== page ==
In the documentary for his album Empath, Devin Townsend commented that many people have trouble understanding much of his musical output because his albums vary drastically in style. His work with Strapping Young Lad was as extreme as metal can get. On other albums he shows prog, classical, country, and even pop influences. He explained that he doesn’t play only one type of music because he would get bored. He doesn’t listen to only one kind of music for the same reason.
I share Townsend’s sentiment. Why on earth would you want to listen to only one kind of music? Perhaps that’s why I’ve never really seen myself as a real metalhead, even though I really enjoy metal. You go to a metal concert, and many of the people in attendance only listen to metal. That’s fine – people can listen to what they like. I happen to get bored by listening to one kind of music, which is probably why I like progressive rock so much since it includes a broad array of sounds. But even within contemporary prog you’ll get those fans who will only listen to Spock’s Beard, Dream Theater, Marillion, etc., or those folks who still only listen to Yes, Genesis, Jethro Tull, etc. and haven’t bothered to dig into the music being made today.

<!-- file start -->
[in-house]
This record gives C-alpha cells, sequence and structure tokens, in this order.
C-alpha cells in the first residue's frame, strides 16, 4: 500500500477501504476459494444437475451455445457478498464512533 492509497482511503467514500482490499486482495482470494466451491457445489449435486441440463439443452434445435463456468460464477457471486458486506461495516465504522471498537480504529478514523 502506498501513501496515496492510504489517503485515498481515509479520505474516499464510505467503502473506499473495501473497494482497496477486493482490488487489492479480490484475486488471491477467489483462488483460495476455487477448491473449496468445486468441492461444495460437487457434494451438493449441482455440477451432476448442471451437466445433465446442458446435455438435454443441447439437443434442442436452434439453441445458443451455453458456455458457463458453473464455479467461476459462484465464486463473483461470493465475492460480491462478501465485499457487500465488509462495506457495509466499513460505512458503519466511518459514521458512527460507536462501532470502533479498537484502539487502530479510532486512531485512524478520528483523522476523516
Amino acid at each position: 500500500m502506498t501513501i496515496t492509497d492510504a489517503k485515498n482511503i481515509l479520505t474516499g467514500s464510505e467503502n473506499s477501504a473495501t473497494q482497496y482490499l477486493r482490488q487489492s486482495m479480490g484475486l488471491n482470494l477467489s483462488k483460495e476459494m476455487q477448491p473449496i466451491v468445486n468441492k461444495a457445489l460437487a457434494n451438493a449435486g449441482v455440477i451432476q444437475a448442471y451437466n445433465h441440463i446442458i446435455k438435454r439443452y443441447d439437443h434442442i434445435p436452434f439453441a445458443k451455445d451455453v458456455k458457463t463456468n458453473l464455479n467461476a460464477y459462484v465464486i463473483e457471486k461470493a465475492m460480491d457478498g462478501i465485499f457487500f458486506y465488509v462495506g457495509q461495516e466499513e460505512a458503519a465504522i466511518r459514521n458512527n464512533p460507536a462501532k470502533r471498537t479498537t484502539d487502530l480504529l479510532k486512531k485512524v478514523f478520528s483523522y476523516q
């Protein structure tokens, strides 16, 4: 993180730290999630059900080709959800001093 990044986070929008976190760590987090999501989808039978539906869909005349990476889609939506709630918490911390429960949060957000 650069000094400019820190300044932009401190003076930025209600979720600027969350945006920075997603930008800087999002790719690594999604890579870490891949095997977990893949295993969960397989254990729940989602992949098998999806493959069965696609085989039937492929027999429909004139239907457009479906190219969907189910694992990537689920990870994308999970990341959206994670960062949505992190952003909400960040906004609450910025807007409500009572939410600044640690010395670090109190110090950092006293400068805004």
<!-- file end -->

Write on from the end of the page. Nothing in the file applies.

To those people who aren’t familiar with Devin Townsend (which includes Steven Wilson, by his own admission), you’re missing out on perhaps the most creative genius working in the music industry today. In the Empath documentary he talked about working with Mike Keneally, who has worked with many brilliant people, including Frank Zappa. Townsend says he would never dream of comparing himself with someone like Zappa, but I would. Townsend is every bit as creative, albeit in different ways. That documentary, which I believe is only available on the super deluxe version of Empath that Devin released last year, helps shed some light on Devin’s creative process. It also shows him in a very open and honest way. His new acoustic live album, Devolution Series #1 – Acoustically Inclined, Live in Leeds, was his attempt to strip away all the fluff from his stage shows and connect with audiences in a very open way.